Can A.I. Be Taught to Explain Itself?

As machine learning becomes more powerful, the field’s researchers increasingly find themselves unable to account for what their algorithms know — or how they know it.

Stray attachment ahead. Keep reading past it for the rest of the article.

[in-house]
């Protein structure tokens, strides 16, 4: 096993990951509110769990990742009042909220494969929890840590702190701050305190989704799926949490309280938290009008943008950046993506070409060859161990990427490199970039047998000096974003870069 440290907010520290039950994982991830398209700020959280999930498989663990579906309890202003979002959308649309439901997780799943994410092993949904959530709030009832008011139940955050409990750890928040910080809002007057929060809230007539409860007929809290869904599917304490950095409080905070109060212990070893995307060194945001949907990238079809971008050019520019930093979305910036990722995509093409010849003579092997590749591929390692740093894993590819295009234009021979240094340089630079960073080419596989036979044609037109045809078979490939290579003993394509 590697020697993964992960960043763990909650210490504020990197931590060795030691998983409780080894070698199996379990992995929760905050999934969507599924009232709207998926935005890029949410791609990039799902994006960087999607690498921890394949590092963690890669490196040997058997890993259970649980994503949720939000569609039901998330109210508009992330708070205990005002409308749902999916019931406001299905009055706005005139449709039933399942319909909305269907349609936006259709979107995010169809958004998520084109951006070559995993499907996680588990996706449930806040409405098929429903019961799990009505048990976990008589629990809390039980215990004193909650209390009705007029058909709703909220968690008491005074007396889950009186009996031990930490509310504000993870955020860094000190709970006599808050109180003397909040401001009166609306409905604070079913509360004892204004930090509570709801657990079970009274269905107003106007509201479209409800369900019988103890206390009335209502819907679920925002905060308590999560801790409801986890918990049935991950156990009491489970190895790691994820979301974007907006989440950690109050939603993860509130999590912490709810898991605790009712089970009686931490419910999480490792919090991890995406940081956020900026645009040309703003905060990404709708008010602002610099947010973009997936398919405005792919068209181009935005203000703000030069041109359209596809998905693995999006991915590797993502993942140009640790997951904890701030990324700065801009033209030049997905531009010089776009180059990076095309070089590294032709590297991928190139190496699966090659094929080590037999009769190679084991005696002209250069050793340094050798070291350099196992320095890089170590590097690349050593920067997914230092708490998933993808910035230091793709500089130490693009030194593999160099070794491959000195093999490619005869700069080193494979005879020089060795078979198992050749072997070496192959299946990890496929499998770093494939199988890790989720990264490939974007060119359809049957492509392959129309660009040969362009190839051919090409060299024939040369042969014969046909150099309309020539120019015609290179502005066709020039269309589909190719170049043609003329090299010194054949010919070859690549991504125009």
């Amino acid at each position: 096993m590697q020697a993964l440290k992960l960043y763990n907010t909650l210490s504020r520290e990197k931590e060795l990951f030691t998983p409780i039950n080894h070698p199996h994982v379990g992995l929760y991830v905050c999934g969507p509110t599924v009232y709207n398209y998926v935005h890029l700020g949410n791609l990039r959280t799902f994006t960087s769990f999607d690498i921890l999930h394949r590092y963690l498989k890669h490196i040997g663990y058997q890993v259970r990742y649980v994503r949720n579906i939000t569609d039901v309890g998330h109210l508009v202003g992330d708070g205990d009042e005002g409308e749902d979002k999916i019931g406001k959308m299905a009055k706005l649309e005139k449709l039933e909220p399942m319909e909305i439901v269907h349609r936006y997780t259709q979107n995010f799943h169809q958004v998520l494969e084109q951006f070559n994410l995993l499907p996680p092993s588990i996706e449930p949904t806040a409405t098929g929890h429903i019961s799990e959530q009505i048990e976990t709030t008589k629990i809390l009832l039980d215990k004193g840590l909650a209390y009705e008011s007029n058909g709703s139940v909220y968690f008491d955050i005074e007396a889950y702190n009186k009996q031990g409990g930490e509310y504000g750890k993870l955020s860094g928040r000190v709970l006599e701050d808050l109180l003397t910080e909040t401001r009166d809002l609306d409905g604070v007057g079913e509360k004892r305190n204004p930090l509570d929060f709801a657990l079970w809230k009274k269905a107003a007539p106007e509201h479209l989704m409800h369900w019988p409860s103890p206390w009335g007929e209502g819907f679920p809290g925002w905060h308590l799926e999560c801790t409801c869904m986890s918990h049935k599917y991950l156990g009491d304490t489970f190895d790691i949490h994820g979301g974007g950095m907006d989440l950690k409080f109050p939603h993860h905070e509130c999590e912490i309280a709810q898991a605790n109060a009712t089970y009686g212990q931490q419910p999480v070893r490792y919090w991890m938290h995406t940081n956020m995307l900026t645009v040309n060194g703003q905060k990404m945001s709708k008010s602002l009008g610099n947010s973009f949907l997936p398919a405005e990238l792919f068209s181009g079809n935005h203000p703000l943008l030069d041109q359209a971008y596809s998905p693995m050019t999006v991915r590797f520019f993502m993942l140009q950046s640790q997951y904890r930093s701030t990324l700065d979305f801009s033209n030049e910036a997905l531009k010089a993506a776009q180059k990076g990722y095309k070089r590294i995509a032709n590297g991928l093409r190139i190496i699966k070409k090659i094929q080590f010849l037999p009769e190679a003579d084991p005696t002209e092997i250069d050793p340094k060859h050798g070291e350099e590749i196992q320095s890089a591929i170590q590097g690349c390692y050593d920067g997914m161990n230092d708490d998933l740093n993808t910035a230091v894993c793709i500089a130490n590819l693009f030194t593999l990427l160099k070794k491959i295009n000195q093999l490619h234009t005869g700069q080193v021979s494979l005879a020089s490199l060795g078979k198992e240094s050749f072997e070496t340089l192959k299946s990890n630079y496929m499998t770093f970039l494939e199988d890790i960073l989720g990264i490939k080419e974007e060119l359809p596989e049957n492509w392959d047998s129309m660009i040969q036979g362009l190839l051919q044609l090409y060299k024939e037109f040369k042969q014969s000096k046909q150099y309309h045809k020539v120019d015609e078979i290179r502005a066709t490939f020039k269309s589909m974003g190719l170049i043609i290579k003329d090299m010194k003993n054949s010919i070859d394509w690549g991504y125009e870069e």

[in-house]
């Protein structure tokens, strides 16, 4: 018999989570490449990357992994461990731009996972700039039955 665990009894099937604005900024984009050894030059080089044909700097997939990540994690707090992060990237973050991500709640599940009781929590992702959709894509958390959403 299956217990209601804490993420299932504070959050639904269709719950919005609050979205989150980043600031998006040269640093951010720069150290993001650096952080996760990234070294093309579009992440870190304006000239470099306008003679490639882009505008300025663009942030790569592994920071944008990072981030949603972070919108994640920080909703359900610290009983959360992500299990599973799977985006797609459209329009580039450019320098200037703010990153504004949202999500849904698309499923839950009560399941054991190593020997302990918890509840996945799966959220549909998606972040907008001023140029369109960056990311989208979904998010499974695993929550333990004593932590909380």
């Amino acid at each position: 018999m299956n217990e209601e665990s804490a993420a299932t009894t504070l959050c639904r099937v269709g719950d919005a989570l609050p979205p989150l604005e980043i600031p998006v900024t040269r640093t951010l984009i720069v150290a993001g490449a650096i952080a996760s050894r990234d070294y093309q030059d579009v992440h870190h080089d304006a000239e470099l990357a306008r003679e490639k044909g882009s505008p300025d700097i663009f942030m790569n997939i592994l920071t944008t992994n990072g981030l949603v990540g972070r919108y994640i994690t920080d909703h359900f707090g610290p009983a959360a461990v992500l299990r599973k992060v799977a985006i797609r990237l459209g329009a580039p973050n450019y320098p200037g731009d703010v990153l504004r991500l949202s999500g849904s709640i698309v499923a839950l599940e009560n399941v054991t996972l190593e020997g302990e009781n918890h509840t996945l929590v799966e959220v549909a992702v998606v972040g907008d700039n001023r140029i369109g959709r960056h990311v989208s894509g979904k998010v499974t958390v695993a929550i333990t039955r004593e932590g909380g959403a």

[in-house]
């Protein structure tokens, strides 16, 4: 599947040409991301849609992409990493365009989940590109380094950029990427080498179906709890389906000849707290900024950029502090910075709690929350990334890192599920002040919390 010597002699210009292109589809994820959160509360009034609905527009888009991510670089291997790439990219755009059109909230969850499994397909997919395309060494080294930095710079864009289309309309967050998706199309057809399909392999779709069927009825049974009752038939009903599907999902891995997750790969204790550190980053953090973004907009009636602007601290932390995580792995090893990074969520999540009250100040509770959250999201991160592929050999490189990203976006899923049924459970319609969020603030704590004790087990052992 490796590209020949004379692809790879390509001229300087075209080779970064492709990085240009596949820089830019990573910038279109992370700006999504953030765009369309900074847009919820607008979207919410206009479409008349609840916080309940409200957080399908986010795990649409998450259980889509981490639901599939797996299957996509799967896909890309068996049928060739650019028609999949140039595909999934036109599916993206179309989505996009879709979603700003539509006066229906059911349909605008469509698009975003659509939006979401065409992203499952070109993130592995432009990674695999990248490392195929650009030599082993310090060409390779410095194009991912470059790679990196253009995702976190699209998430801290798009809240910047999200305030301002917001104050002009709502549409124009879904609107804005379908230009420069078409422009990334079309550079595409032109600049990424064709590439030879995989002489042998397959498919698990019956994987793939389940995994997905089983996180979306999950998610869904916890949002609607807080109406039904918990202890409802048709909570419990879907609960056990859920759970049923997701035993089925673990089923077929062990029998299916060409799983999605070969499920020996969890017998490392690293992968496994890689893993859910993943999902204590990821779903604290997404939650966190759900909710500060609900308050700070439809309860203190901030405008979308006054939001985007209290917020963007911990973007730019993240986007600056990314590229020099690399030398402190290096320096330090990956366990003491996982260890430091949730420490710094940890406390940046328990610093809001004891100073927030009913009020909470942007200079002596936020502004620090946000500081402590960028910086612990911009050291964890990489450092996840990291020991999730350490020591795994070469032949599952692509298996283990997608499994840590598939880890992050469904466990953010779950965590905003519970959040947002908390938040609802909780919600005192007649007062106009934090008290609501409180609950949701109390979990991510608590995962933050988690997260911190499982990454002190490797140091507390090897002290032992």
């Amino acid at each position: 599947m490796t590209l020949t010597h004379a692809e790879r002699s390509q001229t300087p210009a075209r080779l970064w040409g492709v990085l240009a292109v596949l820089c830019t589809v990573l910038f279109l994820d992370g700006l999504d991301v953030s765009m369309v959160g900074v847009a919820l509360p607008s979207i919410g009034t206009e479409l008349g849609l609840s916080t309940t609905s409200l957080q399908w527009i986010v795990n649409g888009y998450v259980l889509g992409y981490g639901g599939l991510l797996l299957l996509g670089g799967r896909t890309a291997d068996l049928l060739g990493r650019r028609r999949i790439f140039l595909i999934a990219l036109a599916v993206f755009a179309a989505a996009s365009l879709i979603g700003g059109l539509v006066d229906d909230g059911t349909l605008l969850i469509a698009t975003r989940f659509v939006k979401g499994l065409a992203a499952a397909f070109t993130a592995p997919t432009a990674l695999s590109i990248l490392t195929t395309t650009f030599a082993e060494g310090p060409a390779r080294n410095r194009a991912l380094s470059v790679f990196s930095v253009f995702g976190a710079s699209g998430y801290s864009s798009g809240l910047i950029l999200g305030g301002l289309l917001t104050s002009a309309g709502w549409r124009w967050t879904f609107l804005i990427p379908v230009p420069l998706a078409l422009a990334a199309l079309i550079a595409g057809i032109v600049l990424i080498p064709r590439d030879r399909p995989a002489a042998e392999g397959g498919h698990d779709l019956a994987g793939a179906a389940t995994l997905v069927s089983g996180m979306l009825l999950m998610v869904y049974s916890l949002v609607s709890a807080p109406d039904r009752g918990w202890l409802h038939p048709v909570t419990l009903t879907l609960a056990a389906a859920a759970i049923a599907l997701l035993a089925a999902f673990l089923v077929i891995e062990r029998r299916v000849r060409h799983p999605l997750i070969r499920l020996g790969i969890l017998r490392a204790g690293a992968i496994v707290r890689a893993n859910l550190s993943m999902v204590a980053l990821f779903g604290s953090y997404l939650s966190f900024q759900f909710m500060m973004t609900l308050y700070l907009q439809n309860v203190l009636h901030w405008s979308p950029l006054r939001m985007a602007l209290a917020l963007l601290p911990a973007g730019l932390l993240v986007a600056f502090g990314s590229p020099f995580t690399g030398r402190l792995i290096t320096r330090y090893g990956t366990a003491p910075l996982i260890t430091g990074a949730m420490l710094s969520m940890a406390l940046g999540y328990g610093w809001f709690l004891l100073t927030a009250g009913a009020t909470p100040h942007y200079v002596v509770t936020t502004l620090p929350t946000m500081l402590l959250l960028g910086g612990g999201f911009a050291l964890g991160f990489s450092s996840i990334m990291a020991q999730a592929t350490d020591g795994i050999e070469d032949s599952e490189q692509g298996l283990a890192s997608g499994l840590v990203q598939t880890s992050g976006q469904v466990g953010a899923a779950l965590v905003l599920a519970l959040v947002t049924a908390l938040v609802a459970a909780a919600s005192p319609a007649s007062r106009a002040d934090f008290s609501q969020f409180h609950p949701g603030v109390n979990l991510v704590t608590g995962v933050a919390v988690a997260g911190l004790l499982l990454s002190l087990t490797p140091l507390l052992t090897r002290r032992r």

To create a neural net that can reveal its inner workings, the researchers in Gunning’s portfolio are pursuing a number of different paths. Some of these are technically ingenious — for example, designing new kinds of deep neural networks made up of smaller, more easily understood modules, which can fit together like Legos to accomplish complex tasks. Others involve psychological insight: One team at Rutgers is designing a deep neural network that, once it makes a decision, can then sift through its data set to find the example that best demonstrates why it made that decision. (The idea is partly inspired by psychological studies of real-life experts like firefighters, who don’t clock in for a shift thinking, These are the 12 rules for fighting fires; when they see a fire before them, they compare it with ones they’ve seen before and act accordingly.) Perhaps the most ambitious of the dozen different projects are those that seek to bolt new explanatory capabilities onto existing deep neural networks. Imagine giving your pet dog the power of speech, so that it might finally explain what’s so interesting about squirrels. Or, as Trevor Darrell, a lead investigator on one of those teams, sums it up, “The solution to explainable A.I. is more A.I.”

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